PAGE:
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A simple literature review, or search on the Internet for “intermetallic compounds” would lead one to believe that this represents the state of the art in material science.  While the study of many new compounds is on the leading edge of technology, the intermetallic nature of copper and tin in an alloy form has been studied for more than 5000 years.  Without the aid of high tech tools, the Chinese developed the beta bronze alloy form of tin and copper some 1400 years ago.  This was the first metal that could be intentionally heat treated to provide a wide range of mechanical properties.  In more recent research, much attention has been paid to the formation of Cu6Sn5 and Cu3Sn intermetallic compound layers, and their effect on solder joints in electronic assembly.  Unfortunately, little, or no attention has been paid to the identical reaction that occurs when bonding a tin based Babbitt to a copper alloy backing material typical of many fluid film bearings used in industry today.

My first direct exposure to the resultant phenomenon of the formation of these compounds came about 10 years ago.  During the dis-assembly of a high speed gas compressor, the thrust pads were removed from the unit for inspection.  In this particular bearing, the pads were designed with ASTM-B23 Grade 2 babbitt bonded to a copper alloy containing approximately 2% chrome for increased mechanical strength.  In this application, the high sliding velocity present in the oil lubricated thrust bearing would have yielded unacceptably high bearing temperatures if conventional steel backing material had been used.  The copper alloy backing material was used due to its high thermal conductivity to provide improved bearing performance.  In this instance, following successful dimensional checks, and ultrasonic inspection of the babbitt bond, the pads were returned to the compressor deck to be re-installed in the machine.  During the installation process, one of the pads was inadvertently dropped from a height of about three inches on to a steel workbench.  As a result of this minor impact, the babbitt completely separated from the copper alloy backing material.  This was indeed somewhat disturbing that the babbitt could fall off of an otherwise acceptable part that was ready for installation in a very expensive machine that operates in excess of 10,000 RPM.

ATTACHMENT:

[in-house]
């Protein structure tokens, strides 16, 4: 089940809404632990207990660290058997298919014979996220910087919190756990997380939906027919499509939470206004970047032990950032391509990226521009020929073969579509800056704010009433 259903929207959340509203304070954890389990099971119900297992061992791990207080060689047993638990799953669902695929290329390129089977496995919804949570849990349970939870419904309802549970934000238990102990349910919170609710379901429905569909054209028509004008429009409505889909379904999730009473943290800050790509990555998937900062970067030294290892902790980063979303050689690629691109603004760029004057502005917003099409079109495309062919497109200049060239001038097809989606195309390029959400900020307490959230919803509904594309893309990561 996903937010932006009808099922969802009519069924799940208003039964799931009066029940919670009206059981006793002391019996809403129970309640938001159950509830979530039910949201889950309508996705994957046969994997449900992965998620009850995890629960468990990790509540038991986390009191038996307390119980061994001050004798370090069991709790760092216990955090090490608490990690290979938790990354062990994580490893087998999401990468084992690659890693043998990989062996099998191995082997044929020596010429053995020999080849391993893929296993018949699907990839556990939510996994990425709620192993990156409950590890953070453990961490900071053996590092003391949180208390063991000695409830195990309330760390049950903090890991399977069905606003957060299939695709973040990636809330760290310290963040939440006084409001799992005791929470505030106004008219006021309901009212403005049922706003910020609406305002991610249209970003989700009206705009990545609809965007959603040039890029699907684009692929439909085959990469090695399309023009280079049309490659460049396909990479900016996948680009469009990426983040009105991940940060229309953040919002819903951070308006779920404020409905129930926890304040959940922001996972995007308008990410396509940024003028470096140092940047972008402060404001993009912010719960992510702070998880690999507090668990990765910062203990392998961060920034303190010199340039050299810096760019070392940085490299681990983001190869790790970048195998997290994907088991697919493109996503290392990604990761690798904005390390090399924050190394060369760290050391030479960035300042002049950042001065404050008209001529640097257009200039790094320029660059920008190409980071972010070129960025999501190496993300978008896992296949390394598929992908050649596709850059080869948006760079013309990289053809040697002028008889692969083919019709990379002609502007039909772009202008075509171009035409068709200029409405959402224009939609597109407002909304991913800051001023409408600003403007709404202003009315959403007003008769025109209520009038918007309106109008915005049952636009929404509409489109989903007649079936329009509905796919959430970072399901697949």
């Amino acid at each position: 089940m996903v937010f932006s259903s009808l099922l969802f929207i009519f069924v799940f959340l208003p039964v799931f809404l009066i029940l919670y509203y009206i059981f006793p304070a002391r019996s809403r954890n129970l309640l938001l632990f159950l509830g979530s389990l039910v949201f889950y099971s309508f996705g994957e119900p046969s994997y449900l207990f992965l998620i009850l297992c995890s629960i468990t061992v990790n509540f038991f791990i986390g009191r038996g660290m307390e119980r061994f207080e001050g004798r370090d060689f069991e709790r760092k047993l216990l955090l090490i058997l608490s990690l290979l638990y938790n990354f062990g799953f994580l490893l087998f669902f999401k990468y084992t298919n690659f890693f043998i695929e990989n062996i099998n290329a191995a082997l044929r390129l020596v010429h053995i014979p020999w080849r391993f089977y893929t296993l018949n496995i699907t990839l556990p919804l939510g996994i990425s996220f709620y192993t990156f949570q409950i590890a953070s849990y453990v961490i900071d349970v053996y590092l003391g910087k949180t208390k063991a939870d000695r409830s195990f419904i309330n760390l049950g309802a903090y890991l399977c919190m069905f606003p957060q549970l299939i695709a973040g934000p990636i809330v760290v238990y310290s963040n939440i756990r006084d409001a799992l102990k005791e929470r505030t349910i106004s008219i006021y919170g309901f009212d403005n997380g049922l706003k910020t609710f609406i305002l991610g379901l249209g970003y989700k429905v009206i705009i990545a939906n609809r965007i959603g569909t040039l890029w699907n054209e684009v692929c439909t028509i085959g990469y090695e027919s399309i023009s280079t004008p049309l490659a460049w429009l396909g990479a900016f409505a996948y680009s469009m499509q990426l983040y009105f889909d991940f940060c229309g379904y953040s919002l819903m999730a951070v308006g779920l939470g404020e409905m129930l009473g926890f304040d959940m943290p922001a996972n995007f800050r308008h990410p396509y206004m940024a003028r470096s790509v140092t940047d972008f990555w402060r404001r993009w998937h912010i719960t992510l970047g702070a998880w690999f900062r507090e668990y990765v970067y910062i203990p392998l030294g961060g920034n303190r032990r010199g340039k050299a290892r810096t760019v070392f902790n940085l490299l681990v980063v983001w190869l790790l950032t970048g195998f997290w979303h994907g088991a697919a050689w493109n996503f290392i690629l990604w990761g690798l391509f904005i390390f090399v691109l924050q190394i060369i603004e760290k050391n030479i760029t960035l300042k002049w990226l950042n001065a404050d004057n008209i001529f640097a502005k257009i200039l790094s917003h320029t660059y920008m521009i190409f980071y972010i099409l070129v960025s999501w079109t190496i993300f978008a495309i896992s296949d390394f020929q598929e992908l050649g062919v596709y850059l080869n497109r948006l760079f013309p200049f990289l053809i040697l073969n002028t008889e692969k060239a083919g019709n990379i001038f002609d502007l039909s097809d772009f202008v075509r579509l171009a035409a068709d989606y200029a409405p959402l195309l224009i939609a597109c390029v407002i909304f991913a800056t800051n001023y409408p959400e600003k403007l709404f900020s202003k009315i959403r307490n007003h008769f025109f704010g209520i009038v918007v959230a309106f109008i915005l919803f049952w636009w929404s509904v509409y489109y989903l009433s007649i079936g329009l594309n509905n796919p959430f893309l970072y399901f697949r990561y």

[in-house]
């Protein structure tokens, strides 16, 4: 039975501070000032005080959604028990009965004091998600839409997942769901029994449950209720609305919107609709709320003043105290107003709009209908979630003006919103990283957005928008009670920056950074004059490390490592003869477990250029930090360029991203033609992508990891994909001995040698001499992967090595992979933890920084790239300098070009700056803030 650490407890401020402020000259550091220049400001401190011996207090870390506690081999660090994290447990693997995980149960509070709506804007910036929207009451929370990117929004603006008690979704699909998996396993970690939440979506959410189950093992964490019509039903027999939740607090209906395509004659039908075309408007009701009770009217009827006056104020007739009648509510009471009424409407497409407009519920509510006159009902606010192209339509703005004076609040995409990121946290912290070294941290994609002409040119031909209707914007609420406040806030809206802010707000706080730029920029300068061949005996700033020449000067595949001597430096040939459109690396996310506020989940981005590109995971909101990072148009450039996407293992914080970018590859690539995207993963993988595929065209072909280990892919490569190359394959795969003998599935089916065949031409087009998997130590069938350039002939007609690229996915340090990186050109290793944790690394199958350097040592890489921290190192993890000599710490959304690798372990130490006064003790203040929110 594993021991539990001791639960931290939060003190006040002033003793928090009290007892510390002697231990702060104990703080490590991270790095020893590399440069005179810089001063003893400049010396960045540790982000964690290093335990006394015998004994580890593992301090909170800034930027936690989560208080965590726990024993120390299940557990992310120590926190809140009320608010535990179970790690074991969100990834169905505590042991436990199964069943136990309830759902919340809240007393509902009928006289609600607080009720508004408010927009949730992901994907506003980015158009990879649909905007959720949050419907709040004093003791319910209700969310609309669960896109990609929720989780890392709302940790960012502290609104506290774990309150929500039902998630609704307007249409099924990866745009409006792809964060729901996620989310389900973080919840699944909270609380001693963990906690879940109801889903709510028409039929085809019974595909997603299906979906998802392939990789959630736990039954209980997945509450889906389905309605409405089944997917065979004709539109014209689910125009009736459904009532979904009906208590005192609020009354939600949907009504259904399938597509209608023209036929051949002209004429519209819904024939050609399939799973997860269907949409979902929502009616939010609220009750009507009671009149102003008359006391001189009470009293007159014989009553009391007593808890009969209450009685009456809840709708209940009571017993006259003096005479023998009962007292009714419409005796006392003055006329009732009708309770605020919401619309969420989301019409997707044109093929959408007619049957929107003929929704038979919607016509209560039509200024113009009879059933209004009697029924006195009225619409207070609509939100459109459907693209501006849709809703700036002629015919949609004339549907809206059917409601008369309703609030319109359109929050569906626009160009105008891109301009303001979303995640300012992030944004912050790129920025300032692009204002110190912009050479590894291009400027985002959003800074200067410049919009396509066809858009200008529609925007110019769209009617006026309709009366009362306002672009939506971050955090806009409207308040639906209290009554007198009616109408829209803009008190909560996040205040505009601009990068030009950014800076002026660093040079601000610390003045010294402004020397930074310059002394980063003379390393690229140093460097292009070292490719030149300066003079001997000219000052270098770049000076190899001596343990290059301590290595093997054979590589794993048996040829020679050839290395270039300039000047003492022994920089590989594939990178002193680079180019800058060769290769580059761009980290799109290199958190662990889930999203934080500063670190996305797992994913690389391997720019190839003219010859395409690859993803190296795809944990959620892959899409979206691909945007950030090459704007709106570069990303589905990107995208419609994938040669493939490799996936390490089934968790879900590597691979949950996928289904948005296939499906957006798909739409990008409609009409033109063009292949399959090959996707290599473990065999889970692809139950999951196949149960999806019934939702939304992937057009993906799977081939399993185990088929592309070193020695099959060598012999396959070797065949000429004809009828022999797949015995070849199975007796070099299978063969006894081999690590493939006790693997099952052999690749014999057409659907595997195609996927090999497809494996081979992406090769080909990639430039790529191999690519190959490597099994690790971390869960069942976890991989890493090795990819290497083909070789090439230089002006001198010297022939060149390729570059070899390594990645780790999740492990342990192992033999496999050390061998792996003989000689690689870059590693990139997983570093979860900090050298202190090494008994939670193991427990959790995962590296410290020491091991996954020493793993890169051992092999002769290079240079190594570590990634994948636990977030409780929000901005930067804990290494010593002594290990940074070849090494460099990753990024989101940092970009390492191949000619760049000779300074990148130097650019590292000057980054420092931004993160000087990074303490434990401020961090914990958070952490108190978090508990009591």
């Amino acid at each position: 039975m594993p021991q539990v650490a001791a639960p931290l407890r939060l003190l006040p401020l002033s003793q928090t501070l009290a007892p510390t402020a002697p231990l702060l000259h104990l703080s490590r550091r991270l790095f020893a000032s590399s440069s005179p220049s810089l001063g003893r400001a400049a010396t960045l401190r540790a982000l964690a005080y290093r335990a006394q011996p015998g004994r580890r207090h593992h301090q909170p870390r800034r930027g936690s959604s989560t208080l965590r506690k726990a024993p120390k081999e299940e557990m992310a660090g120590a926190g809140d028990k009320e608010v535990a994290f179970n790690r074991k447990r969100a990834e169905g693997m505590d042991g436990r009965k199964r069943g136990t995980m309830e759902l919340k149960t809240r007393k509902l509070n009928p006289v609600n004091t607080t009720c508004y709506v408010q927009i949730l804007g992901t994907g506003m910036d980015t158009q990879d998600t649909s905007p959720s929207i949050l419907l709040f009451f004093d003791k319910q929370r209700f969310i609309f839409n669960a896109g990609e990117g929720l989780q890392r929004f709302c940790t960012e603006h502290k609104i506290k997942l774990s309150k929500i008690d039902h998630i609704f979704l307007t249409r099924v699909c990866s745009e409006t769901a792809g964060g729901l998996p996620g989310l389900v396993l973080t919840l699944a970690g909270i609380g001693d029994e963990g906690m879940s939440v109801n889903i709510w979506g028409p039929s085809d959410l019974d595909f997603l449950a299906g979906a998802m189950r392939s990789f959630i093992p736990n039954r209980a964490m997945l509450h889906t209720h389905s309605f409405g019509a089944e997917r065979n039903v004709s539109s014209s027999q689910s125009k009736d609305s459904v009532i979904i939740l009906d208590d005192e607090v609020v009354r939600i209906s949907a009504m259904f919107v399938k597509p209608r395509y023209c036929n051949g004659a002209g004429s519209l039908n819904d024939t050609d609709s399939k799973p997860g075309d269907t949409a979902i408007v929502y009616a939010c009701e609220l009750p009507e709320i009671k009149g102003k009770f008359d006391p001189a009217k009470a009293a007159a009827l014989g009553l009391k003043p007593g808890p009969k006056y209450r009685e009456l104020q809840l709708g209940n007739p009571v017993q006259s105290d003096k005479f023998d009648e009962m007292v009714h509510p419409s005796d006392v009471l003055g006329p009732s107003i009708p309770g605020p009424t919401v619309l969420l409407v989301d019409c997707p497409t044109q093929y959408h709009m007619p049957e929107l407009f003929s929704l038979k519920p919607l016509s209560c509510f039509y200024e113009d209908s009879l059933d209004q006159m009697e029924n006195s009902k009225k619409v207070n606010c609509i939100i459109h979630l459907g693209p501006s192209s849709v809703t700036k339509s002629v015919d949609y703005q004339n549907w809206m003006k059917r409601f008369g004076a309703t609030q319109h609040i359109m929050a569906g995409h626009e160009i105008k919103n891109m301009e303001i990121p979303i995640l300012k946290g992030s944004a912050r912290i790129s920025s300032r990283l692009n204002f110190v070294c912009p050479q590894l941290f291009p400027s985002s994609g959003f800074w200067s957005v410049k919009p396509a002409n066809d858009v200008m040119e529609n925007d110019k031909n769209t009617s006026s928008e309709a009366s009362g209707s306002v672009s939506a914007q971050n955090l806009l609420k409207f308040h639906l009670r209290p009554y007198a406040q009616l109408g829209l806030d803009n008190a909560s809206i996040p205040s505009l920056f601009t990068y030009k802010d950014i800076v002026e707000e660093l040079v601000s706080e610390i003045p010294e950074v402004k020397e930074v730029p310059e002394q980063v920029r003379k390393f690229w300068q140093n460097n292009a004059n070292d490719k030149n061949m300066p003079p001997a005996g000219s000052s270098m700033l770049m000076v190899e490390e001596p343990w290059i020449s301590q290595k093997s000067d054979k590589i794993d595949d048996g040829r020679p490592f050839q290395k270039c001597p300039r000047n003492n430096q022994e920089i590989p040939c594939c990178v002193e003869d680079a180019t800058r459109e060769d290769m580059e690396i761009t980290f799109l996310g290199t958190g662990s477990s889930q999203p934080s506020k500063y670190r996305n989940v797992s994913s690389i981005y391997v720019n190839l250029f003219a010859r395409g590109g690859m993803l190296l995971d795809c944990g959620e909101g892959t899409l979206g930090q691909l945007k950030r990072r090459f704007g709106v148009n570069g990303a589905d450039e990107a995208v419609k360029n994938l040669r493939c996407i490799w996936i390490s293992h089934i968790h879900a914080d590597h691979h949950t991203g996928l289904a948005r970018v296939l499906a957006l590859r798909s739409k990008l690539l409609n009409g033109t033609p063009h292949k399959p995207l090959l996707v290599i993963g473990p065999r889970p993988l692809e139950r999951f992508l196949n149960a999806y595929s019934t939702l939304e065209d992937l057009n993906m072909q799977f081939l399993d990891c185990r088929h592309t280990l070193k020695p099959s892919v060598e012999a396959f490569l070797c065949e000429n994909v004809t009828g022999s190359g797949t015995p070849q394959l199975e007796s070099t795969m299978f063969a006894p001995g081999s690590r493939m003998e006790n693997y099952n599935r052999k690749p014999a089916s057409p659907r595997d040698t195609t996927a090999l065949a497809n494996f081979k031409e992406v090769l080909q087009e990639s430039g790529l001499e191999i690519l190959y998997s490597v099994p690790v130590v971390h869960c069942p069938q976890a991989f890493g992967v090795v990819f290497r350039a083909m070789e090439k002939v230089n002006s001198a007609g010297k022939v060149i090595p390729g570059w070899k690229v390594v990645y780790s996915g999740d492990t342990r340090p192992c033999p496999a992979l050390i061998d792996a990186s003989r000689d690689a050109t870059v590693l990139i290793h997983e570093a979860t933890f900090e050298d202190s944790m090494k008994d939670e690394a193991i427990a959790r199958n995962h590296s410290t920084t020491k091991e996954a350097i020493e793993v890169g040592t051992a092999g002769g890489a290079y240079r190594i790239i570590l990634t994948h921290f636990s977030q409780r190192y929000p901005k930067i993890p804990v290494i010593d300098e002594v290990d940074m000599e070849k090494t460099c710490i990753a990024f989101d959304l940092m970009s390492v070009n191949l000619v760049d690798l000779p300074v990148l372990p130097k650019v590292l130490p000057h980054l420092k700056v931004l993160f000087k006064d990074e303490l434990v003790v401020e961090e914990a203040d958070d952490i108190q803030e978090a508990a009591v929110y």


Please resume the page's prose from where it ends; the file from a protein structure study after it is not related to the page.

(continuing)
Careful inspection of the subject thrust pad, the babbitt that had been bonded to the pad, and the remaining 5 pads from this bearing yielded more disturbing questions than answers.  Each of the intact pads could pass an ultrasonic inspection of the babbitt bond, and yet the babbitt could be readily removed from the backing layer with a pocket knife.  Metallurgical inspection of the babbitt and the backing material indicated that all of the material compositions were correct.  Scanning Electron Microscope (SEM) scans of the parts indicated that the failure had occurred along an intermetallic layer that had formed along the babbitt-copper interface.  Literature reviews undertaken at that time, as well as today, would show that the only industry that acknowledges the formation of these intermetallic compounds is the electronics industry.  Apparently, solder joints have been plagued with this problem for generations. 

Babbitt Repair Services

Dove tail grooves in fixed bore bearings



This existing Lube Oil System was provided by a major US supplier and was less than ten years old. It had a number of weak points, the most serious of which was that the DC powered Emergency Lube Oil Pump almost always failed to start pumping oil when it was turned on.


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Dr. Mel's Tech Note is a periodic publication. Over the years, Dr. Mel has accumulated much experience related to power generation and turbo machinery.  These Tech Notes are a sample of some of the problems Dr Mel has solved over the years.

Tech Note June 2019: Hydrogen Seal and Tilt Pad Bearing Upgrades

Tech Note July 2018: Fluid Drive Upgrades; Getting 100,000 hours between overhauls

Tech Note March 2018: Dr. Mel asks, "Why don't you fix it?"

Tech Note May 2017: Improved Competitiveness for Conventional Coal & Gas-fired Power Plants

Tech Note January 2017:  Solving a Sub-Synchronous Rotor Vibration for a Critical Steam Turbine in a Seemingly Small, but Actually, a Large Application

Tech Note June 2016: Pressure Dam & Elliptical Bore Bearings

Tech Note Febuary 2015: Improving a Critical Component of a Fluid Drive: The Scoop Tube

Tech Note September 2014: Emergency Lube Oil Pump System based on AC/UPS/VFD Technology

Tech Note February 2013: Improved Journal Bearings for Nuclear Powered Turbine-Generators